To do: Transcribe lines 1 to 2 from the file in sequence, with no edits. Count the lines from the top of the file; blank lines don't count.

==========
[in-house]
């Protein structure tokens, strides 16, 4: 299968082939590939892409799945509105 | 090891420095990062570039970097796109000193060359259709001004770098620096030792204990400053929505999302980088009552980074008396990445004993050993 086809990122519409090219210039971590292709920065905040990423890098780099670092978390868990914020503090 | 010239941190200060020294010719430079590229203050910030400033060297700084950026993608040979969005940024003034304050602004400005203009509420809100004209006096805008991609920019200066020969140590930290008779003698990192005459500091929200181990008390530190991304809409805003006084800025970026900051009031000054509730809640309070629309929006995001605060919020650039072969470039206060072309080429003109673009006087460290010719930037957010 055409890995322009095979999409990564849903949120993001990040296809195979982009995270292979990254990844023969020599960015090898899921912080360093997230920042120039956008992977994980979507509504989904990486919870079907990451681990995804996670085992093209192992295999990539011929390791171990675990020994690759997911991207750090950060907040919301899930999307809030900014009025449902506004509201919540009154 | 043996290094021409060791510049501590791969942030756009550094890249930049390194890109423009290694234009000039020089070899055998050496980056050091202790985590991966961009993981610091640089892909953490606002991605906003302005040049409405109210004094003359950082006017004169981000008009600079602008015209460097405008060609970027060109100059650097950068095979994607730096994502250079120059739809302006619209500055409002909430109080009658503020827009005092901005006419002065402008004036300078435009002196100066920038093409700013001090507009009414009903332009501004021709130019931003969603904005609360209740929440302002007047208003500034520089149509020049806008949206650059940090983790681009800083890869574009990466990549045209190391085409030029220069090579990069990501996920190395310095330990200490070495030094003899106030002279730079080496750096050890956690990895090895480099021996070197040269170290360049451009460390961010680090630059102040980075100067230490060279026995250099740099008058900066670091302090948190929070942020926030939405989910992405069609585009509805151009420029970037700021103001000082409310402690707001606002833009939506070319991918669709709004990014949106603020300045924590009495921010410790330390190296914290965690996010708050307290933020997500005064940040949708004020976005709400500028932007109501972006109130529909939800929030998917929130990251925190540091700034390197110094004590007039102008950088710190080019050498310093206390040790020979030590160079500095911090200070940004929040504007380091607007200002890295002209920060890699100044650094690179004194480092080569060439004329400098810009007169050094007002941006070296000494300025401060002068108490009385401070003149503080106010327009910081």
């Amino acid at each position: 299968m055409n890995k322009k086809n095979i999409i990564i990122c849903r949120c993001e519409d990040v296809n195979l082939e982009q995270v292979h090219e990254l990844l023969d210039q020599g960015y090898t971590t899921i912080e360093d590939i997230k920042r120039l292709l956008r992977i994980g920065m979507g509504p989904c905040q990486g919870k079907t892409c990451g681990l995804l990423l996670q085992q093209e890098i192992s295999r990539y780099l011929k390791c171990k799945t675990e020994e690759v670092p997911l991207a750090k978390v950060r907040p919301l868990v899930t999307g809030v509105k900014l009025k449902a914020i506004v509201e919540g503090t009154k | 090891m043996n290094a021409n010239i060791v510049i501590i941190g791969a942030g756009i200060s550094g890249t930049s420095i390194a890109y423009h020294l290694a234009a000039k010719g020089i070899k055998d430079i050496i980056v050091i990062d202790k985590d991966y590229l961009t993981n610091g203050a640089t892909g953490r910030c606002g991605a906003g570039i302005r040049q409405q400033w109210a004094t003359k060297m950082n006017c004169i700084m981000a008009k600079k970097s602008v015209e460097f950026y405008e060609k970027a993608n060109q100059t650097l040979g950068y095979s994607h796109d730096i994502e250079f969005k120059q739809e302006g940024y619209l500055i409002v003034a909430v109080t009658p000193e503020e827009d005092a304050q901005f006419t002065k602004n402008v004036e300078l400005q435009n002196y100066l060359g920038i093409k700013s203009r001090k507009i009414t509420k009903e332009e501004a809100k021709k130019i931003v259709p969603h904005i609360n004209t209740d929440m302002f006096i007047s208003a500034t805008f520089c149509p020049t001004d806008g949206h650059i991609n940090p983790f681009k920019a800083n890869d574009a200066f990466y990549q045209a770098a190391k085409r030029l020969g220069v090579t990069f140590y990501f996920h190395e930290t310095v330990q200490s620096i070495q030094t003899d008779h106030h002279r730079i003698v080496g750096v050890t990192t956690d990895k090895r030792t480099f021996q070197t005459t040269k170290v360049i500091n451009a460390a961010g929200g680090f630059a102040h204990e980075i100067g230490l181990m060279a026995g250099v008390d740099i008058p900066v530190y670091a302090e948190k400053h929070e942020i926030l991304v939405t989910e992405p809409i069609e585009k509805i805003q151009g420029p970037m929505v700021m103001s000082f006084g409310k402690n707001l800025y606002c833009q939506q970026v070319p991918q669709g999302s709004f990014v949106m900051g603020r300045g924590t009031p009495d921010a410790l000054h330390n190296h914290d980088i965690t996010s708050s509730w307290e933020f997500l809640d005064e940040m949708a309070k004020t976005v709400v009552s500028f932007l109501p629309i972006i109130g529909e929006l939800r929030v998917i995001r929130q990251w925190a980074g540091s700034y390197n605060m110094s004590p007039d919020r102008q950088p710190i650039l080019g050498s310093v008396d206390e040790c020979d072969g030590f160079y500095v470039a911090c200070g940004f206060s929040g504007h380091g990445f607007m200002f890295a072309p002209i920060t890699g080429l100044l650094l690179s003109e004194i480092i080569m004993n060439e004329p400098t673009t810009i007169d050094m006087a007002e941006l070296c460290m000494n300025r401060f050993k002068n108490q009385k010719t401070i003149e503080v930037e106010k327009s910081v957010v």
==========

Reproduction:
[in-house]
């Protein structure tokens, strides 16, 4: 299968082939590939892409799945509105 | 090891420095990062570039970097796109000193060359259709001004770098620096030792204990400053929505999302980088009552980074008396990445004993050993 086809990122519409090219210039971590292709920065905040990423890098780099670092978390868990914020503090 | 010239941190200060020294010719430079590229203050910030400033060297700084950026993608040979969005940024003034304050602004400005203009509420809100004209006096805008991609920019200066020969140590930290008779003698990192005459500091929200181990008390530190991304809409805003006084800025970026900051009031000054509730809640309070629309929006995001605060919020650039072969470039206060072309080429003109673009006087460290010719930037957010 055409890995322009095979999409990564849903949120993001990040296809195979982009995270292979990254990844023969020599960015090898899921912080360093997230920042120039956008992977994980979507509504989904990486919870079907990451681990995804996670085992093209192992295999990539011929390791171990675990020994690759997911991207750090950060907040919301899930999307809030900014009025449902506004509201919540009154 | 043996290094021409060791510049501590791969942030756009550094890249930049390194890109423009290694234009000039020089070899055998050496980056050091202790985590991966961009993981610091640089892909953490606002991605906003302005040049409405109210004094003359950082006017004169981000008009600079602008015209460097405008060609970027060109100059650097950068095979994607730096994502250079120059739809302006619209500055409002909430109080009658503020827009005092901005006419002065402008004036300078435009002196100066920038093409700013001090507009009414009903332009501004021709130019931003969603904005609360209740929440302002007047208003500034520089149509020049806008949206650059940090983790681009800083890869574009990466990549045209190391085409030029220069090579990069990501996920190395310095330990200490070495030094003899106030002279730079080496750096050890956690990895090895480099021996070197040269170290360049451009460390961010680090630059102040980075100067230490060279026995250099740099008058900066670091302090948190929070942020926030939405989910992405069609585009509805151009420029970037700021103001000082409310402690707001606002833009939506070319991918669709709004990014949106603020300045924590009495921010410790330390190296914290965690996010708050307290933020997500005064940040949708004020976005709400500028932007109501972006109130529909939800929030998917929130990251925190540091700034390197110094004590007039102008950088710190080019050498310093206390040790020979030590160079500095911090200070940004929040504007380091607007200002890295002209920060890699100044650094690179004194480092080569060439004329400098810009007169050094007002941006070296000494300025401060002068108490009385401070003149503080106010327009910081």